It was in this respect that it seemed like the third person POV did a disservice to the story. The narration felt completely detached, so much so that I couldn’t connect with Hadley at all. I didn’t think she was sympathetic, and I found it hard to feel sorry for her, because ugh, her stepmother is just SO nice, and her dad is trying SO hard to redeem himself for cheating on her mother, and how dare they try to include her in their wedding!
I guess I can’t say for sure whether or not Hadley could’ve been more likeable had the story been told in the first person from her point of view, but as it stands, I sort of pegged Hadley as the type of girl who’d be really obnoxious to her mom in the dressing room at the mall and make a huge scene and be a total capital-B Brat. Because, in the end, regardless of what happens, that’s what she was. A brat.
Neat fact! Stat also makes an incredible drinking game. Take a shot every time you encounter the word “dreading” in relation to the wedding. It’ll be tons of fun!
Now, let’s take a look at this line that comes on page six of the story: “But being four minutes to your flight seems just a little too convenient, maybe a tad suspicious…”
That right there could summarize the entire book. Everything about it was a little too convenient. So convenient, in fact, that it was worthy of eye rolling. Like, isn’t it just so clever that the woman sitting in the same row as Oliver and Hadley has been married for fifty-two years and creates the most perfect segue for the two—still strangers at this point—to discuss their views on love and marriage? Isn’t it so unique that Oliver just so happens to remind this old woman exactly of her husband?
I understand that the novel needed scenes like these to push the story forward, but so many of the plot points felt completely contrived. For example, at the end (***SPOILER, SPOILER, SPOILER!!***) when Hadley sees the father tucking his son into bed through the window, and lo and behold, there’sOliver! Oliver, who preciously relayed a story about his dead father involving bedtime and a night light to Hadley on the airplane. (***END SPOILER, SPOILER, SPOILER!!***) Like, wow, isn’t that convenient!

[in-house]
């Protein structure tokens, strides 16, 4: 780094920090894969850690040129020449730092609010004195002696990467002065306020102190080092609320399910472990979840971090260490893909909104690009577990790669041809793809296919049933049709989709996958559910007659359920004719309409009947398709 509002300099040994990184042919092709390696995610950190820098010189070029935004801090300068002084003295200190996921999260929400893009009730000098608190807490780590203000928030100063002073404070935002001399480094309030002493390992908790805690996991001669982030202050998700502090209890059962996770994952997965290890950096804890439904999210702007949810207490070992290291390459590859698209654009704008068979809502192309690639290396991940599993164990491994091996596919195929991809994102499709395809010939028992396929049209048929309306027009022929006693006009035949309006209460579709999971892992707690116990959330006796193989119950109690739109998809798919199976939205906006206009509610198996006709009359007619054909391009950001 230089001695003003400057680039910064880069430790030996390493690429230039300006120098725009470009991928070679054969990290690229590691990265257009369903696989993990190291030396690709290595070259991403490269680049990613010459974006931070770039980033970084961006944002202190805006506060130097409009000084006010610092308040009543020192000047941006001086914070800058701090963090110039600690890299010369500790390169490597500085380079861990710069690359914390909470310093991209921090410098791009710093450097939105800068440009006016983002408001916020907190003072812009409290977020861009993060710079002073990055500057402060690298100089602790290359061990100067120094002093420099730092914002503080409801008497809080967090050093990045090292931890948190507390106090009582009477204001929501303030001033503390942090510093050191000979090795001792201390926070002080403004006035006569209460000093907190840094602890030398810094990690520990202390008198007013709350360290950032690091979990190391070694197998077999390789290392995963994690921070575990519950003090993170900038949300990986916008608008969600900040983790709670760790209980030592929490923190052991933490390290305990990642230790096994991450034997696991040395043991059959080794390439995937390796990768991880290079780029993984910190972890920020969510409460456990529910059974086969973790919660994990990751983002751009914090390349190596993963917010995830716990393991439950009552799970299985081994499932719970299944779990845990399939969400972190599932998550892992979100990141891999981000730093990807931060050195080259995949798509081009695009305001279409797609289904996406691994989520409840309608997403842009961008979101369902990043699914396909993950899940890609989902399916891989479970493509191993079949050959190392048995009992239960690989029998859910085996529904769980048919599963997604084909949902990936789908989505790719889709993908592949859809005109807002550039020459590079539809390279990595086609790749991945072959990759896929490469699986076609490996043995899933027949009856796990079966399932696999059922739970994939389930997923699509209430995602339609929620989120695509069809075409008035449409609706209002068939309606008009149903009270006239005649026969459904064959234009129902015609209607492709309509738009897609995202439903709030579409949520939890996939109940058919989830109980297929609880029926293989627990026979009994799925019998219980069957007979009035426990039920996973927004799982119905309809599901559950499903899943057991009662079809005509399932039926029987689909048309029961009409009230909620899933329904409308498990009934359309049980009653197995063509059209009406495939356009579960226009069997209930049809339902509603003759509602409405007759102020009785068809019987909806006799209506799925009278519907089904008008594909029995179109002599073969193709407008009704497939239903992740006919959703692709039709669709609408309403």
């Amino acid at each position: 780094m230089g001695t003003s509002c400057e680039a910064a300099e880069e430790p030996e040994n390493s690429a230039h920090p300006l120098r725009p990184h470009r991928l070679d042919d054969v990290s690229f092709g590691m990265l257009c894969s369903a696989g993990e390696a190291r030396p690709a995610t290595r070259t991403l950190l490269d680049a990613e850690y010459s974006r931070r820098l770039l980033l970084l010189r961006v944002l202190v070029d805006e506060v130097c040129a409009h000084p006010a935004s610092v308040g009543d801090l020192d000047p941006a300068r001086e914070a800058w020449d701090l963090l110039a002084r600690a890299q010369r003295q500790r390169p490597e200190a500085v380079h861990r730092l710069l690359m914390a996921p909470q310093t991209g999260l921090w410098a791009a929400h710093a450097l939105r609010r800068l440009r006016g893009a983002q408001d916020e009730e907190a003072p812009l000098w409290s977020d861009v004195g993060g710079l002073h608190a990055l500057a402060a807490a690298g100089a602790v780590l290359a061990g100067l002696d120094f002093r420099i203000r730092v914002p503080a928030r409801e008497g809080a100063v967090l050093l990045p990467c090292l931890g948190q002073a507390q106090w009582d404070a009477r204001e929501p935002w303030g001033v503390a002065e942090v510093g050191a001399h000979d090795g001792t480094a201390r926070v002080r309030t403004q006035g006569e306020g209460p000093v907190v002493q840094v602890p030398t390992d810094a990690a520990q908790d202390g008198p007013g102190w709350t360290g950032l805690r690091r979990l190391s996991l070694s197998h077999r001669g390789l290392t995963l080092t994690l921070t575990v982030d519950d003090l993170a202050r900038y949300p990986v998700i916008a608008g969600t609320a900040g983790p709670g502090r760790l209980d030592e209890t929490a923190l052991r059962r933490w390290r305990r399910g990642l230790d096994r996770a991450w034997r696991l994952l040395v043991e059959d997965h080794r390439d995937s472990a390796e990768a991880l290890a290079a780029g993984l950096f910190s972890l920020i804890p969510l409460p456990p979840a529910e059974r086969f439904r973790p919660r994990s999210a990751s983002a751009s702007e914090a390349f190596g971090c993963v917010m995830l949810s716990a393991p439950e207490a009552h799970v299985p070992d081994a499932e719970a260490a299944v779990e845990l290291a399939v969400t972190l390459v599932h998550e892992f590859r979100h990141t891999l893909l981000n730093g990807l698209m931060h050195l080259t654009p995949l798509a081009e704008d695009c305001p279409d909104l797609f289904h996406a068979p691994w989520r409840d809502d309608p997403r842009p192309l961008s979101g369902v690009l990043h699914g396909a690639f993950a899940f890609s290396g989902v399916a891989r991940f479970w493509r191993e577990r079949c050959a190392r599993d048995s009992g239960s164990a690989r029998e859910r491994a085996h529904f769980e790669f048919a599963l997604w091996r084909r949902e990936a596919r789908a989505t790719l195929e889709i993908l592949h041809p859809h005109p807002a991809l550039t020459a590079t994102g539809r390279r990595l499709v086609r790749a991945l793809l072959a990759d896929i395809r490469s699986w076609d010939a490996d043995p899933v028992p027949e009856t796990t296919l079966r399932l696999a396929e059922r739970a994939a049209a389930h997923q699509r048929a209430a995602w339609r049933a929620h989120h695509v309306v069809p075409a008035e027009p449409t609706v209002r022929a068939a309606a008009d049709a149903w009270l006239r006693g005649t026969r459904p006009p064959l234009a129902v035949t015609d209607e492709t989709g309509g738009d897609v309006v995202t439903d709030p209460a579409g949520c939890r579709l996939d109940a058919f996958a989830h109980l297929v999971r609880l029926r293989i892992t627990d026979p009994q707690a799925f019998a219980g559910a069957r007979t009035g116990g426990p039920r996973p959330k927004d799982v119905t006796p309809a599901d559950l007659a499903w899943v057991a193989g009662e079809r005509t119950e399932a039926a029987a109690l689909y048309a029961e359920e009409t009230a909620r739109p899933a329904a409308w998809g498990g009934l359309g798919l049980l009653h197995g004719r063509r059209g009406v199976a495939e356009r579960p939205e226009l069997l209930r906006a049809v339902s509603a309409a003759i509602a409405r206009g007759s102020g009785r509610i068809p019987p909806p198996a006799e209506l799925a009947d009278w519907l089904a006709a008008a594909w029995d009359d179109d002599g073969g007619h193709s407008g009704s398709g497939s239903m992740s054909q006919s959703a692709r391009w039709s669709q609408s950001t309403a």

There were a lot of nit-picky things I found in this book, too. Typos, weird sentence structures, the like. But then there were inconsistencies, like at the beginning of the book, when Hadley misses her initial flight and fears that her parents will be suspicious, and that “this might fall onto the very short list of things they’d actually agree upon.” Uh, yeah. Hadley’s parents were never anything but respectful about each other. Not once was I under the impression that they completely despised each other and couldn’t possibly agree on anything. Also, Hadley’s so-called claustrophobia. I’m pretty sure she diagnosed herself from WebMD or Wikipedia or something. It didn’t feel genuine in the least. The fear of small spaces could do so much in this novel—an airplane, for instance, is a very small place—but the claustrophobia was treated more as a quirk. As something to set Hadley apart, since really, not much else does.
I wish I liked this book. I wish so much that I hadn’t expected something mind-blowing when literally nothing in this story surprised me. It was kind of like a really corny ABC Family original movie—watchable (or in this case, readable), but you kind of wish you had DVR, because it sure would be nice to fast-forward through all this boring stuff and just get to the spot where they kiss.
But then even that’s a let down.